Disproving the theory that there are no second acts in America, Beautiful artfully unfolds the story of Carole King.
King went from unknown success writing hit songs for other singers to recording the biggest selling album of all time, and then settled into comfortable relative obscurity. The Broadway production of Beautiful is sterling, and road show versions are taking the show around the country.
Even if the show was not so compelling, it is a great way to see how songs were written and recorded back in the day, when the writer and composer and performer were three different entities. In the pre-Beatles, pre-Dylan era portrayed in the first third of the play we see very effectively the factory method evident in New York city in the Brill Building and at 1650 Broadway with Don Kirshner. (Berry Gordy claims he studied Detroit’s auto plants when he built Motown, but these song factories were undoubtedly instructive).
The segues from King and eventual ex-husband Gerry Goffin on piano to the radio success of those songs by The Drifters, The Shirelles and Little Eva is compelling.
I wonder why the producers rejected the relatively obvious idea of showing the transition of “Pleasant Valley Sunday” from its original ballad duet to a clip from the Monkees TV show. It would have been a logical echo of the very first scene when King bets her Mom the songs on American Bandstand are worse than King’s.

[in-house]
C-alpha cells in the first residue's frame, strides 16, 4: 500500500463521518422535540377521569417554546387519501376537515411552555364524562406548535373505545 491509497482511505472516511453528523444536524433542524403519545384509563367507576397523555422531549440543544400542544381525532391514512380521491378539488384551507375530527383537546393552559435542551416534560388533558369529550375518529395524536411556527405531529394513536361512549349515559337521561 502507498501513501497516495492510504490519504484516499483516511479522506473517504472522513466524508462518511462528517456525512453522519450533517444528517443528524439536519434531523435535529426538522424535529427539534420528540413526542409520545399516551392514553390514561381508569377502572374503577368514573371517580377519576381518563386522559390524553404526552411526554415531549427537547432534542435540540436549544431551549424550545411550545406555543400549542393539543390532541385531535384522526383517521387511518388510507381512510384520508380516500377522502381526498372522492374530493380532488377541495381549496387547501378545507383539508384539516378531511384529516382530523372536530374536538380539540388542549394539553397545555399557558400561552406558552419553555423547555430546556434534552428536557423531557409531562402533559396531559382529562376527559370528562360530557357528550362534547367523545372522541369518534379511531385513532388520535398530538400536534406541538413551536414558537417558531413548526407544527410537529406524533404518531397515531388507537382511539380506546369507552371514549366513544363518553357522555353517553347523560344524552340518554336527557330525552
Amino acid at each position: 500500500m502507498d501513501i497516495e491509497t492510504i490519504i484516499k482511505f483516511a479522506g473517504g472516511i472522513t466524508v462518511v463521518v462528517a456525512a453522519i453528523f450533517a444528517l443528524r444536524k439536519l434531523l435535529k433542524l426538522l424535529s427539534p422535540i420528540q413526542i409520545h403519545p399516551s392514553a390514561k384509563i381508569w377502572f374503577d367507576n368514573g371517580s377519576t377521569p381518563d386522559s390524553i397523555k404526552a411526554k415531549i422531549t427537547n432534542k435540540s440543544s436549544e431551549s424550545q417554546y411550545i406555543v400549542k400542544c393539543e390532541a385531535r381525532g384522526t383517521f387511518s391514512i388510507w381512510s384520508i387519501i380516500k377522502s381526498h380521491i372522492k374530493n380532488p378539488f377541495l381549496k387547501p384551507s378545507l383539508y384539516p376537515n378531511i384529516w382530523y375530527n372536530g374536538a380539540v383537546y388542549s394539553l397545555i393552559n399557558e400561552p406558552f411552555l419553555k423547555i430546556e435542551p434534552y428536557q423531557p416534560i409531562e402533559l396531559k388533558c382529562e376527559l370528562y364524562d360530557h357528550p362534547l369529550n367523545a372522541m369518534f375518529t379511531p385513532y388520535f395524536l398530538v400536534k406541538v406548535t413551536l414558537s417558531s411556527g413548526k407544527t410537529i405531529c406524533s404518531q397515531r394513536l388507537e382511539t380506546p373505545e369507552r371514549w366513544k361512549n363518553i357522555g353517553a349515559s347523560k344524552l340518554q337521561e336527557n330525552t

Chilina Kennedy channels Carole King uncannily. Kennedy absolutely inhabits the lead role, making me curious how the road show versions measure up. From the several times I have seen King in concert, and certainly from the essential American Masters documentary about King on PBS, I found Kennedy’s performance stunning.
After her success co-writing myriad chart topping hits and her separation from Goffin, King moved to California and ushered in the era of the singer songwriter. There were similar artists before her, but none before (and few after) reached the unexpected apogee of her “Tapestry” album. For years after its release it was the biggest selling album of all time.
Beautiful does an excellent job of portraying King’s initial reluctance and ultimate embrace of performing her own material.
Scott J. Campbell’s role as Gerry Goffin is impressive. Campbell has the difficult role of eliciting both sympathy for Goffin’s undeniable talent and contempt for Goffin’s lack of respect for King.
The inclusion of the Cynthia Weil – Barry Mann relationship serves several purposes. Not only are their best songs added to the already impressive song list, the arc of their relationship affords a contrast to the main couple’s struggle in maintaining fidelity and chart topping success.
Marc Bruni directs with efficiency, handling well the compression of the decades in Douglas McGrath’s book. The costumes adroitly track the evolution of the staid late ’50s through the groovy early ’70s.
This is a musical that can and should be enjoyed by parents and their kids, as it reveals so much about the creation of lasting music and the resilience of one of America’s songwriting treasures.